Keller Williams brings variety to Vilar Center’s Residency, virtual show
Keller Williams will play six shows this weekend at the Vilar Performing Arts Center as part of The Residency series. While the in-person shows are sold out save Friday, Jan. 29 at 4:30 p.m., the performance on Saturday, Jan. 30 at 8 p.m. is available to stream for free via FANS.live and the Vilar’s YouTube Channel.
Williams, one of the most powerful tour de forces in contemporary bluegrass, released his first album in 1994, “Freek.” Each of his subsequent albums — and he has 24 of them — also have just one-word titles, meant to capture the guiding idea behind each project. Crossing genre boundaries has become a norm for Williams and the revived bluegrass/jamband scene following in his wake: Williams’ work contains the sounds of rock, bluegrass, funk and jazz.
Live performances are a big part of Williams’ career. He’s played the Vail Valley numerous times, and believes he’s on his fourth time at the Vilar Center.
“The Vilar is very special to me because of the distinct ‘Colorado’ architecture, the beautiful wood beams and the sheer plushness of the room makes it a joy to return,” he said. “Colorado in general is just a great place for me to play, it seems to be a magnet for cool people and music lovers.”
Williams’ shows are different from others in The Residency in that he’s also offering a range of different performance experiences. On Thursday, Jan. 28, he plays two solo shows. On Friday, Jan. 29, he plays two shows as a duo with Greg Garrison of Leftover Salmon, and on Saturday, in a trio with Garrett Sayers of The Motet and Jeremy Salken of Big Gigantic. Sayers played The Residency a few weeks ago with Robert Randolph, G. Love, Michael Kang and other special guests.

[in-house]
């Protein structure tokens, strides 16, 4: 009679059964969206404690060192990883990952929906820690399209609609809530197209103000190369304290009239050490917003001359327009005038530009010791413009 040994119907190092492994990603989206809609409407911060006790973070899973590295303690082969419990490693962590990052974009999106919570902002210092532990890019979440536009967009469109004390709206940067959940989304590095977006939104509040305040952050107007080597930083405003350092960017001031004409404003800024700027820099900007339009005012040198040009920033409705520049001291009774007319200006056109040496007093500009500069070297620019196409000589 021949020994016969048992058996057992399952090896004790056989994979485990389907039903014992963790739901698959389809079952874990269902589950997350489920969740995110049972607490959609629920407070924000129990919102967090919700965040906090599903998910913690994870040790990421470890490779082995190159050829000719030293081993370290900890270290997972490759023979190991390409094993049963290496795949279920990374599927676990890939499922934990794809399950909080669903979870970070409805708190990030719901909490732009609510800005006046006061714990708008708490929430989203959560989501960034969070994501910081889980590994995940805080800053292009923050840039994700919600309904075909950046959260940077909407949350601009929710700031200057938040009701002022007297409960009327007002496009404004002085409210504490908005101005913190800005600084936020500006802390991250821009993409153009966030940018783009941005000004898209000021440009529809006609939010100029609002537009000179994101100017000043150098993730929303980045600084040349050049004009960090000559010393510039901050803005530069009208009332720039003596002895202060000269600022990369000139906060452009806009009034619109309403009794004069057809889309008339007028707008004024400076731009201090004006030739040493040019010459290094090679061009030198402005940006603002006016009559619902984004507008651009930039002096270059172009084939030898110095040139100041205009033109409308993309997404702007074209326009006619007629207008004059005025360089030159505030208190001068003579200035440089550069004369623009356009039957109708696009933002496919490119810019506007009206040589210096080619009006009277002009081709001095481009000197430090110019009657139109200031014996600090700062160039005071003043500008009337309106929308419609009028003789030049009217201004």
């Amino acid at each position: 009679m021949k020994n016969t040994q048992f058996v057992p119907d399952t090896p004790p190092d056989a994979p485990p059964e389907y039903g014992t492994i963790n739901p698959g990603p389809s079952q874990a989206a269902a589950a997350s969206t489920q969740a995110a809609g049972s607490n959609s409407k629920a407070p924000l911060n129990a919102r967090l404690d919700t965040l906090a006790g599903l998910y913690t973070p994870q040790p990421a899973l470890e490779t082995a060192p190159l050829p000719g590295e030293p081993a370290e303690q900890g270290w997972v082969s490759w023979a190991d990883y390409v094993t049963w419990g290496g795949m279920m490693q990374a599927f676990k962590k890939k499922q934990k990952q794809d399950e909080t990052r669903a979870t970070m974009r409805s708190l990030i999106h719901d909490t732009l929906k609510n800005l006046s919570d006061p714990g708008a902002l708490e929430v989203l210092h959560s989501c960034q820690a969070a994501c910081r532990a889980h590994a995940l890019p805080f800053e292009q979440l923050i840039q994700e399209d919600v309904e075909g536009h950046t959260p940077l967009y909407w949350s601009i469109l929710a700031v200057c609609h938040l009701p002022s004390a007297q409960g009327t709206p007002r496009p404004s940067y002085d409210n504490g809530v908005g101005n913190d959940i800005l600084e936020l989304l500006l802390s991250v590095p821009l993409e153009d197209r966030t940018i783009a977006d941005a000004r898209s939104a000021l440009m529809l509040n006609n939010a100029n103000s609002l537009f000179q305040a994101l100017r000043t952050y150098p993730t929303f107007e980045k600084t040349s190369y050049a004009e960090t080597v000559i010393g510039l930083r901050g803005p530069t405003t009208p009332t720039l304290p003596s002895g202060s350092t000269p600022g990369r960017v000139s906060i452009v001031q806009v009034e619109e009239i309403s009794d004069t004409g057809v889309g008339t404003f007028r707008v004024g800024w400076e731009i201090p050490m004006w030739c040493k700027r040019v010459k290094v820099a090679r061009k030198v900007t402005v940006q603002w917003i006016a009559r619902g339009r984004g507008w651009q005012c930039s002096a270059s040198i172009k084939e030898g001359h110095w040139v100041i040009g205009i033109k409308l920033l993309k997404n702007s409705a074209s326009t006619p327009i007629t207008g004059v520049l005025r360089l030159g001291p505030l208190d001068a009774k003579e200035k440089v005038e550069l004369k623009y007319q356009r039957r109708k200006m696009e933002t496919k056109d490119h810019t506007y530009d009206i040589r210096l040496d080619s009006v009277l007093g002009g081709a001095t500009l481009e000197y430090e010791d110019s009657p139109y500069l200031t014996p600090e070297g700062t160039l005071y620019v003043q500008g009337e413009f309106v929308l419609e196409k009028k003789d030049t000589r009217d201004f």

“I have never done a duo with Greg Garrison, nor have done a trio with Garrett Sayers and Jeremy Salken. However, I have played with each of them in different projects and I have the utmost trust that they will learn the songs I sent them and add in their own flavor,” Williams said. “It’s just straight up exciting for me.”
Part of the excitement comes from being able to play on a stage again for people, and also that the music he’s sharing is unlike anything else, pre- or post-COVID.
“I am very grateful that the folks in charge are able to pull this off in a safe way and of course, it wouldn’t work without the people that are attending,” he said.
While the in-person shows are nearly sold out, Williams hopes that viewers watching the livestream at home are able to still get a slice of the magic.
“I’m hoping that they can forget about everything that’s going on out in the world, because it’s all going to be there after the 100 minutes that I have,” he said.
For more information about the Vilar Center, visit vilarpac.org.